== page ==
We finish out the morning by being taken to the room where Tommy will be fed his lunch. I am asked whether I would like to feed him myself, but I ask to be allowed to observe the caregiver feeding him this first time. I observe, and ask questions. This process gives me an enormous amount of valuable information.
A little snippet of the video footage that my friend captures~
I come to understand Tommy’s biggest feeding challenge, how he is being fed, how he is responding to both the food and the feeding method, how he will progress once he is being fed correctly, what he is eating, and what food and feeding supplies to pack for his trip home. In addition, I understand why we can expect him to grow after bringing him home and altering his diet–his current diet is real food, but consists mostly of carbs rather than protein, and everything is cooked rather than fresh. No wonder the little ones with extra chromosomes I see this week are looking a bit on the chunky side.
We watch Tommy’s caregiver put him down for an afternoon nap, say goodbye, and head out by taxi to our favored eating spot. The food is inexpensive, freshly made and perfectly seasoned. I’ve never eaten a salad in the US that compares to those served to me in Tommy’s country.
This break gives us a little time to re-group, compare notes, bounce thoughts off one another.
We arrive back at the orphanage and meet Tommy in the visiting room, fresh from his nap and snack.
Ah! The Bag! What new and delightful treasures await me in there today?
I’ve already gotten the message through to this otherwise nice lady named “Mama” that I am not interested in tasting her treats.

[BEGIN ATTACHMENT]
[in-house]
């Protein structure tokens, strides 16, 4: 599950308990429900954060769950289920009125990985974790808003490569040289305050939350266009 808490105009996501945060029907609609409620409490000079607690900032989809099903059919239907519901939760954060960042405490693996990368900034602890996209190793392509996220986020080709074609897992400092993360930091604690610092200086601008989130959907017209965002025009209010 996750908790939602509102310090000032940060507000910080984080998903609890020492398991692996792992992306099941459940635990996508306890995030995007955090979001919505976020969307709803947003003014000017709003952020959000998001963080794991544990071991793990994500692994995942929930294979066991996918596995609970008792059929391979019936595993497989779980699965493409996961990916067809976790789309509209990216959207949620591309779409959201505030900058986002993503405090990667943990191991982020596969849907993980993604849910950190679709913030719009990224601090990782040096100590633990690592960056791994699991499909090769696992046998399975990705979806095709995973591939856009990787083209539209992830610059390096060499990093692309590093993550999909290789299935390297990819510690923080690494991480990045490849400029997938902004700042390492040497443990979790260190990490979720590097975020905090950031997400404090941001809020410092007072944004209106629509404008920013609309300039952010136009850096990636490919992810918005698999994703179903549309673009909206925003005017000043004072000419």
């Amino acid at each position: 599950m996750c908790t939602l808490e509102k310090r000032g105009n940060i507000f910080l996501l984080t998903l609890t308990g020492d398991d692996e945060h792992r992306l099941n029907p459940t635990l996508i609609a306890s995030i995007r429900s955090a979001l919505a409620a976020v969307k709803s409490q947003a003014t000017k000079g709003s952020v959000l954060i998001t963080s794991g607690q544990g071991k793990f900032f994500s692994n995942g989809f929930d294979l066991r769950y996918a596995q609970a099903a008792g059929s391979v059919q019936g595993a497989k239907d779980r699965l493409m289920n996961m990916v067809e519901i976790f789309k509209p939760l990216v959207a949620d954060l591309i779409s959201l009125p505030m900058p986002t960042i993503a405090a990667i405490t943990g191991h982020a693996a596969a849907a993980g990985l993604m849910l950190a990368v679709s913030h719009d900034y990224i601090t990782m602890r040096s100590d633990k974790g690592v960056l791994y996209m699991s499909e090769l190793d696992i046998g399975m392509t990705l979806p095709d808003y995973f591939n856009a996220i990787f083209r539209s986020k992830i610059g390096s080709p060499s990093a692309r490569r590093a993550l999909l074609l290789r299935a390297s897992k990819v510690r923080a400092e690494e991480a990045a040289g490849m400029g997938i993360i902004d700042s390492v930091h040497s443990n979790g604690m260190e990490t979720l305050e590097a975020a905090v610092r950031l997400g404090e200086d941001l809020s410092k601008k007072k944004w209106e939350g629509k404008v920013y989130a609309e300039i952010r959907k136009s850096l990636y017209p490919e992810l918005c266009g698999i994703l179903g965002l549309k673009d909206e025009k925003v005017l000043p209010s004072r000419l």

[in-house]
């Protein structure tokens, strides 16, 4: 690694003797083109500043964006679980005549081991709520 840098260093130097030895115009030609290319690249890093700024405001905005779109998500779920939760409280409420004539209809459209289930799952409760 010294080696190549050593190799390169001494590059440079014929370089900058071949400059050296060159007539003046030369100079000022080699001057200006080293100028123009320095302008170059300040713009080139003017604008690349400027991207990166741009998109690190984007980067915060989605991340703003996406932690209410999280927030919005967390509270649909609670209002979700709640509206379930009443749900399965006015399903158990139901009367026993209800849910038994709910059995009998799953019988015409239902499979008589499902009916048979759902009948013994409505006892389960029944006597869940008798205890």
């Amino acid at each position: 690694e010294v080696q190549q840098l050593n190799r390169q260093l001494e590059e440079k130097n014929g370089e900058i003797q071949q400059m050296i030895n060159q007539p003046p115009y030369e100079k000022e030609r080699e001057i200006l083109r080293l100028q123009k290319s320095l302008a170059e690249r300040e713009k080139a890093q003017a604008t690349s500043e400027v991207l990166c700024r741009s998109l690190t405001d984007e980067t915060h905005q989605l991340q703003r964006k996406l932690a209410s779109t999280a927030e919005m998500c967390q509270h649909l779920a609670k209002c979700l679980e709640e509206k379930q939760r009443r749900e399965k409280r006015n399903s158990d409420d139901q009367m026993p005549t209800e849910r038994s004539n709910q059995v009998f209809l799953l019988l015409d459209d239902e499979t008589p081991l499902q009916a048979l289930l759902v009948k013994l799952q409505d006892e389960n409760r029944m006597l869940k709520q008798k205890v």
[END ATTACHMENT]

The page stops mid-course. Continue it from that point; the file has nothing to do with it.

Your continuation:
But I’m sure there’s something else in The Bag I’ll like better.
I impress everyone by paying a little attention to a book.
Mama helps me know where to look by having me feel and pat the pages…
…and by using a few words, like “Orange, orange,” and “Turn the page…”
…but mostly by moving at lightning speed through the book before my attention span comes to an end.
I need to rest on my back every so often. Here I am resting before Mama and her therapist friend assess me.
They take their time assessing me, moving slowly and cautiously and giving me plenty of breaks.
Maggie takes lots and lots of video footage to help them remember the tremendous amount they learn about me during this visit.
Resting on Mama’s knee~
I learn some things today, too. Now I know that trucks are fun for more than just shaking. It feels really good under my hand to zoom a truck back and forth on the floor. This one is a cement mixer, and I begin to learn how to use my hand to make the back spin around. “One hand holding; one hand doing,” I hear Mama say, as she helps me, hand over hand.
Tommy has been working hard and needs to rest. We decide to take this opportunity to snap some photos demonstrating the proper and improper ways to handle a child with fragile bones.
Besides normal common sense measures that are taken for every child, like avoiding a blow to the side of a long bone or the head and avoiding falls…
When changing the diaper or clothing of a child with fragile bones, never pull the body upward by grasping the ankles.
Instead, gently lift the child’s body from beneath to remove the clothing…
…and to pull the child’s clothing back up.
Never pull up a child with fragile bones by grasping the arms.
And never lift a child with fragile bones by grasping the rib cage. This can contribute to spinal compression fractures like the ones Katie suffered.
Instead, lift the child by supporting gently from underneath…
…one hand and arm supporting the child’s upper body from one side, and your other hand and arm supporting the child’s lower body from the other side…
My friend safely transfers Tommy to his wheelchair. [Among many other useful things, I learn a wheelchair rule this week. Brakes are the first thing on and the last thing off.]
We explain over and over again throughout the week, “Always lift the child from beneath. Let your strong arms be what bears the weight of the child, and not his own fragile bones. It’s not hard to do, it’s just a new habit to learn. We had to learn it, too, and have handled Katie in this way for so long it has become second nature to us. Always lift from beneath.”
Mellowing with Mama before supper, bath and bed.
Tommy is a pure joy.
No other words necessary.